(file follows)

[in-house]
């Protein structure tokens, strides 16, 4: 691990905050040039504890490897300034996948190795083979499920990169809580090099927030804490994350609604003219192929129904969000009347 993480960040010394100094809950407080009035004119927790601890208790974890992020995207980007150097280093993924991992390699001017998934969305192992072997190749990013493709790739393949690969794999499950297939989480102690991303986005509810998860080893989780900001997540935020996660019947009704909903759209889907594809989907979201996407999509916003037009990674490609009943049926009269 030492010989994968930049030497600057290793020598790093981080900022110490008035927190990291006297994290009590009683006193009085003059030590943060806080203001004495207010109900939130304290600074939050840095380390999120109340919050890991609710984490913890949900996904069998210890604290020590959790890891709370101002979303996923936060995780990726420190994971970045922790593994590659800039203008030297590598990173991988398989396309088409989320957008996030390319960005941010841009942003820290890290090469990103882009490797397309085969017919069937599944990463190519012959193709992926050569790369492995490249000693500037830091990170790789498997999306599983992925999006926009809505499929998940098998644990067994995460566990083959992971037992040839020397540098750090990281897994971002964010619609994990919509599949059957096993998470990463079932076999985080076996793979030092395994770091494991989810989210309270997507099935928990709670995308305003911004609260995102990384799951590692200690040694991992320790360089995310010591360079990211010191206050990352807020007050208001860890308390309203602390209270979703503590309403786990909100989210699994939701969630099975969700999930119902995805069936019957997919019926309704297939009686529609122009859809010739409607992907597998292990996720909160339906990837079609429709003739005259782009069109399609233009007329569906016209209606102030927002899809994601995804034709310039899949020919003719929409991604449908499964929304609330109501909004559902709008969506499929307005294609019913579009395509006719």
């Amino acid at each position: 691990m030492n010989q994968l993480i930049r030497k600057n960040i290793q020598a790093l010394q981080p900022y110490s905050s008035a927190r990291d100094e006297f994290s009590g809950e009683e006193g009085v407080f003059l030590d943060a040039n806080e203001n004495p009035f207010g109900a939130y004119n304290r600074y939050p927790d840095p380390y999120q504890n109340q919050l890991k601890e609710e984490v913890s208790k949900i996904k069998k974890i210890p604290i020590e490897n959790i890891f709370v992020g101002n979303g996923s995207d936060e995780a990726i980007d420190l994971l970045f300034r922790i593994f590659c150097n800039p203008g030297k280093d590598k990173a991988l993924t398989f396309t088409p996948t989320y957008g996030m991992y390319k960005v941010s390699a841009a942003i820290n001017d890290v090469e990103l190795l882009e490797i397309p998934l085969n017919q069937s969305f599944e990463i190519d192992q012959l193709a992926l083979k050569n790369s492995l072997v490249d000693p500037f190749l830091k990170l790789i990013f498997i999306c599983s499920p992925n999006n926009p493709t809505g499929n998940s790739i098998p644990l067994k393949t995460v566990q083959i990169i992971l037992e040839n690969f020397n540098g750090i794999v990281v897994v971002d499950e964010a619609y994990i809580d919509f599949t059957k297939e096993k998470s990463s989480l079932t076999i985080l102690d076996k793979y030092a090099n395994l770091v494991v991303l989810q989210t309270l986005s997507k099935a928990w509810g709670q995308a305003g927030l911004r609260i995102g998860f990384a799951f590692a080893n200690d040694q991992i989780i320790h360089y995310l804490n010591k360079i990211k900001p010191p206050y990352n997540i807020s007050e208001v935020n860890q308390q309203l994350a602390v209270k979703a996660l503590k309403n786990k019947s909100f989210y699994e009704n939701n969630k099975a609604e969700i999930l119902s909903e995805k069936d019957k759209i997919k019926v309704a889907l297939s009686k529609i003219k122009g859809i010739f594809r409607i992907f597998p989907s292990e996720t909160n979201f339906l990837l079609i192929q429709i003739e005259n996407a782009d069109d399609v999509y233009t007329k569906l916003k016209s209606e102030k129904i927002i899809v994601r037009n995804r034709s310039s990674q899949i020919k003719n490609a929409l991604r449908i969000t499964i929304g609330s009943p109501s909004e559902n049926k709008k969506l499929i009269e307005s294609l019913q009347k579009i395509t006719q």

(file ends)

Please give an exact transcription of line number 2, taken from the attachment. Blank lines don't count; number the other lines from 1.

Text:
């Protein structure tokens, strides 16, 4: 691990905050040039504890490897300034996948190795083979499920990169809580090099927030804490994350609604003219192929129904969000009347 993480960040010394100094809950407080009035004119927790601890208790974890992020995207980007150097280093993924991992390699001017998934969305192992072997190749990013493709790739393949690969794999499950297939989480102690991303986005509810998860080893989780900001997540935020996660019947009704909903759209889907594809989907979201996407999509916003037009990674490609009943049926009269 030492010989994968930049030497600057290793020598790093981080900022110490008035927190990291006297994290009590009683006193009085003059030590943060806080203001004495207010109900939130304290600074939050840095380390999120109340919050890991609710984490913890949900996904069998210890604290020590959790890891709370101002979303996923936060995780990726420190994971970045922790593994590659800039203008030297590598990173991988398989396309088409989320957008996030390319960005941010841009942003820290890290090469990103882009490797397309085969017919069937599944990463190519012959193709992926050569790369492995490249000693500037830091990170790789498997999306599983992925999006926009809505499929998940098998644990067994995460566990083959992971037992040839020397540098750090990281897994971002964010619609994990919509599949059957096993998470990463079932076999985080076996793979030092395994770091494991989810989210309270997507099935928990709670995308305003911004609260995102990384799951590692200690040694991992320790360089995310010591360079990211010191206050990352807020007050208001860890308390309203602390209270979703503590309403786990909100989210699994939701969630099975969700999930119902995805069936019957997919019926309704297939009686529609122009859809010739409607992907597998292990996720909160339906990837079609429709003739005259782009069109399609233009007329569906016209209606102030927002899809994601995804034709310039899949020919003719929409991604449908499964929304609330109501909004559902709008969506499929307005294609019913579009395509006719």